All this week we’re publishing articles by English people who support a Yes vote in September. By Michael Potter
Left to burn by the government in London as industries and whole communities are left to die with heartfelt pleas to tackle the problems simply ignored by a distant and indifferent ‘home counties’ elite. Sound familiar?
But it’s not Scotland I’m talking about, it’s the North-East of England I’m describing. The truth is Scotland and the North-East of England share one huge problem: London.
If there is anywhere in England where people understand why Scotland might have had enough of London’s rule it’s right here in the North-East. The same frustrations at seeing governments that don’t seem to give a damn about us, the same anger at seeing the economics of casino capitalism run riot over us just because it suits the needs of London’s bankers.
Personally I think Scots would be crazy to turn their backs on an opportunity to walk away from the disaster that is the United Kingdom. To be in control of your own destiny seems so obviously the way forward, whatever the obstacles to overcome.
Most people in the North-East wish Scotland all the best if it goes for independence but why is that?
It’s not just because most people in the North-East feel far more at home in Scotland than in the South of England, although they undeniably do. A massive gulf has opened up between the values held by most people in the South of England and those of people in the North of England where community, solidarity and the common good are still not dirty words.
Here in the North-East we are all too aware that Scotland’s decision whether to clinch independence will have a massive effect on us too. Sadly we won’t get a say of course but if we did, I’d be arguing for ‘Yes’.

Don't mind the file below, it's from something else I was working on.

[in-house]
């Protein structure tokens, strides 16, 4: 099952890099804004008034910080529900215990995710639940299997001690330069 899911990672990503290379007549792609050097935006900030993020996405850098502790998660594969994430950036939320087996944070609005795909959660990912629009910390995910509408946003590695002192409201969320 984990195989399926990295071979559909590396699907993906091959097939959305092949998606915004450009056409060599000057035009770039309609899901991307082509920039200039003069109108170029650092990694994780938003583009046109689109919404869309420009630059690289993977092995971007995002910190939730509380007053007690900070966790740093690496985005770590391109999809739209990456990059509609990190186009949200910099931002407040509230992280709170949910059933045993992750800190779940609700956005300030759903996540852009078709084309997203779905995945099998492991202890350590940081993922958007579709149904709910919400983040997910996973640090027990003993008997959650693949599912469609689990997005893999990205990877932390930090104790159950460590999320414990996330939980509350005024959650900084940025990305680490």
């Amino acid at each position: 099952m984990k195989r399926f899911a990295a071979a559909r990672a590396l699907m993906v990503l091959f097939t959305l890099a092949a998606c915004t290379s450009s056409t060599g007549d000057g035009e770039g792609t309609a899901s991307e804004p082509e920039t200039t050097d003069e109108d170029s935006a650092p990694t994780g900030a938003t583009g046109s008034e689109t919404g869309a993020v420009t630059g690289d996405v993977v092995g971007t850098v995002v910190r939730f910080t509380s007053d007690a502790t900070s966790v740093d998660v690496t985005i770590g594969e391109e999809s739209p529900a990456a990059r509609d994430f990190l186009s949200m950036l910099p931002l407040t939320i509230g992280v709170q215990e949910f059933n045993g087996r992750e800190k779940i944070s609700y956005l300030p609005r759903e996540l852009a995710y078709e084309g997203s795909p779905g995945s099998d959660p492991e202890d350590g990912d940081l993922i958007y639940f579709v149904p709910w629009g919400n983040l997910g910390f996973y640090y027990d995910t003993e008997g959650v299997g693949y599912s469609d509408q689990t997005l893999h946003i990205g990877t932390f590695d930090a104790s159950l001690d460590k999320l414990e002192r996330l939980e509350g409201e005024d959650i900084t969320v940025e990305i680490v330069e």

A ‘Yes’ vote would show people in the North-East that there is actually an alternative to laying down and being repeatedly trod on by London. It would rekindle the push for the North-East to have some say in its own future, which is our only hope of breathing life back into our region, triggering regeneration and recovering the North-East’s self-belief.
The last time people in the North-East were given the opportunity to vote for a Regional Assembly, it was resoundingly turned down. But if Scotland waves goodbye to the UK and forges a successful independent path just up the road it will have people in the North-East re-evaluating our strained relationship with London all over again.
The economics of a ‘Yes’ vote are also surely in the North-East’s favour. Even though Scotland plans to keep the pound after independence, it will still have far more scope to shape its own economy to actually meet its own needs. That means the North-East will be the next-door neighbour to Europe’s newest country with a dynamic, outward looking, resurgent economy. Scotland will be keen to business with the world, starting just across the border in a region with an economy and skills base that fits incredibly well with Scotland’s own.
One of the massive differences between Scotland and the North-East of course is that Scotland is a nation and the North-East is just a region. However it is a region with a very powerful sense of identity and a growing realisation that just like Scotland we can’t rely on London to solve our problems. In fact London actually makes things worse all the time.
In terms of politics the North-East is caught between a Labour rock and a Tory hard place. As in Scotland, the Conservatives show the North-East nothing but contempt while Labour takes our votes but then takes us for granted, doing nothing to tackle our problems and never addressing our aspirations. I’ve lost count of the number of times people have said to me that if only the North-East had a party a bit like the SNP then London’s political class would have to finally take notice.
Whether or not the SNP’s grand project North of the Border eventually gives rise to a Northern Separatist Party here in the North-East it’s clear that a Yes vote will create an earthquake in the rump former UK, breaking the rotten mould of London’s rule and bringing the chance of much needed change here in the North-East too. ‘No’ would be the death of hope for a generation, ‘Yes’ the springboard for a brighter future both here and Scotland. In London’s corridors of power they must be praying for ‘No’. That’s all I need to know.
Categories: English for Yes